Today (29th February), when tradition gives the green light for role reversal in proposals of marriage, Natural England is suggesting that farmers in England could help even more people fall in love with the countryside by installing a ‘kissing gate’ on their land this Leap Year.
Walkers at a kissing gate on a farm trail
at River Bourne Community Farm, Salisbury
There is funding available for farmers who would love to help more people make an educational date on their farm. Environmental Stewardship funding through the Higher Level Scheme (HLS) is available to help provide items ranging from kissing gates and benches to farm classrooms.
Environmental Stewardship is administered by Natural England, on behalf of Defra, and funds farmers and land managers throughout England to deliver effective environmental management on their land. For farmers who want to open their doors for visits by school groups, HLS can help towards the costs of items that provide better access.
The evidence of the demand for more educational visits to farms is clear. 97% of teachers believe it’s important for pupils to learn about the countryside in the National Curriculum and 98% believe the countryside could play a greater role in cross–curricular learning. Yet less than half of all children aged between 5-16 yrs went on a school trip to the countryside in 2008.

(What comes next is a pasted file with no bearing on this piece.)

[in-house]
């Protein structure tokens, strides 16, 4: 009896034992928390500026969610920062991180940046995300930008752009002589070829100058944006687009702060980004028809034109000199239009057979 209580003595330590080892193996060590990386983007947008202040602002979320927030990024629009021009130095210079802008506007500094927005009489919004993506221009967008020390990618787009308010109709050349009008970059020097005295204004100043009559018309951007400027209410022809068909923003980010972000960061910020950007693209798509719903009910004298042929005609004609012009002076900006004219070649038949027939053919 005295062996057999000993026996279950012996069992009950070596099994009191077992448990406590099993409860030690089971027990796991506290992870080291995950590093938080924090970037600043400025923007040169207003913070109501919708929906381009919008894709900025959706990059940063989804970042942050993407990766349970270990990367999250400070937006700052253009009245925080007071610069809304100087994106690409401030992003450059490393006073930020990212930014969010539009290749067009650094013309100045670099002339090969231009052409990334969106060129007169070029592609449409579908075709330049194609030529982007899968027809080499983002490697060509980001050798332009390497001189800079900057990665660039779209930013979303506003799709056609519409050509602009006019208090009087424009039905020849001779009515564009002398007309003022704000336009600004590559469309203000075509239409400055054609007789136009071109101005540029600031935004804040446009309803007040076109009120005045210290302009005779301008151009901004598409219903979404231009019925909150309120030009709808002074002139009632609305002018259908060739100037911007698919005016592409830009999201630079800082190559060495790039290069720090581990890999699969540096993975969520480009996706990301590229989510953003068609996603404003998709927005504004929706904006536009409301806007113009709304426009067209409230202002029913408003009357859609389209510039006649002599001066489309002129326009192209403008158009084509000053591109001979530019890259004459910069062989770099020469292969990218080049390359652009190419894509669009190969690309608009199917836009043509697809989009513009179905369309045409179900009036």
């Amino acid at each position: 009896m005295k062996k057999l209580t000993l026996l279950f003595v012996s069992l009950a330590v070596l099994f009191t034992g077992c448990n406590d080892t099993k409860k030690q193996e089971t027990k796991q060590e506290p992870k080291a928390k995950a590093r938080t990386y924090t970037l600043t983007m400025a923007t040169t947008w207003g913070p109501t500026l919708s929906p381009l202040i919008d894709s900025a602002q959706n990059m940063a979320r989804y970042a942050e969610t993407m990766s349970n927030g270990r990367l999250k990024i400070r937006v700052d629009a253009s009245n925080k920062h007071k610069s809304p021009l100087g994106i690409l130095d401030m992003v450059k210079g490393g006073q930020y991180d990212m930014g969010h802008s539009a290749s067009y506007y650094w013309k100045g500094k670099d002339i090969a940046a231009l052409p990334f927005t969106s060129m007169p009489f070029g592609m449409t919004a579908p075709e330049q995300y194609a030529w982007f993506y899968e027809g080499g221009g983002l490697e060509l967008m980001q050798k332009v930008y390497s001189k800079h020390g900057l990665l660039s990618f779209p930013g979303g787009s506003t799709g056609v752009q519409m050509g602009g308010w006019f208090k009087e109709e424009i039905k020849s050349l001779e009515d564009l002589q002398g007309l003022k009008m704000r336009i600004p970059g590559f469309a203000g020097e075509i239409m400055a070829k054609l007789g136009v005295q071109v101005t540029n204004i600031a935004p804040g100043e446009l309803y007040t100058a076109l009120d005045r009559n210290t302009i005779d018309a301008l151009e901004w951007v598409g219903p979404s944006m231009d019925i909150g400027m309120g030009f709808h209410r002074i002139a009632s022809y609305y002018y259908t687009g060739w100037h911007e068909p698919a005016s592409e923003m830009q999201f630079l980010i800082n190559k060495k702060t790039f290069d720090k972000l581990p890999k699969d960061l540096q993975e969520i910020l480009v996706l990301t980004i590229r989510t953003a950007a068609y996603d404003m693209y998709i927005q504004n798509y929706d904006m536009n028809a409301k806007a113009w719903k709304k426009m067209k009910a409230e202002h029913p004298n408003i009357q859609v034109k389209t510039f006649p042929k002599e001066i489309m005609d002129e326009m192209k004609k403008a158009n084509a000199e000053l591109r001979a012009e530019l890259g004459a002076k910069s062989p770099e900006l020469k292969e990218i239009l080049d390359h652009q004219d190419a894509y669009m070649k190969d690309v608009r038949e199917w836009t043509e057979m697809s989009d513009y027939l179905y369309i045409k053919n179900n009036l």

Ian Fugler, Natural England’s Director for Land Management, said: “Farmers are our custodians of the countryside. The funding could help farmers to spread the word about the good work they do to produce our food and care for the countryside. Farmers who have existing HLS agreements could be eligible for the additional funding but they need to contact Natural England as soon as possible and get an application in before the end of June.”
in HLS who can demonstrate the potential for their farms to host high quality
educational visits for school children or care farming groups should contact
their local Natural England Land Management Adviser. Applications for funding
need to be submitted by 30 June 2012.
Educational Access grants assist with creating farm classrooms, trailers for taking school groups around the farm, and providing access furniture such as kissing gates and benches. Nearly 500 kissing gates have already been funded across England with the help of HLS grants. The kissing gates can be made large enough to accommodate pushchairs and wheelchairs and are typically more accessible than traditional stiles.
A kissing gate is a type of gate which allows people to pass through, but not livestock. According to folklore the name comes from a traditional custom when two lovers pass through a kissing gate. In order for one person to pass fully through the gate, they have to close it to the next person. At this point, when the two lovers are on opposite sides of the gate, the person in front will only let their sweetheart through in exchange for a kiss!
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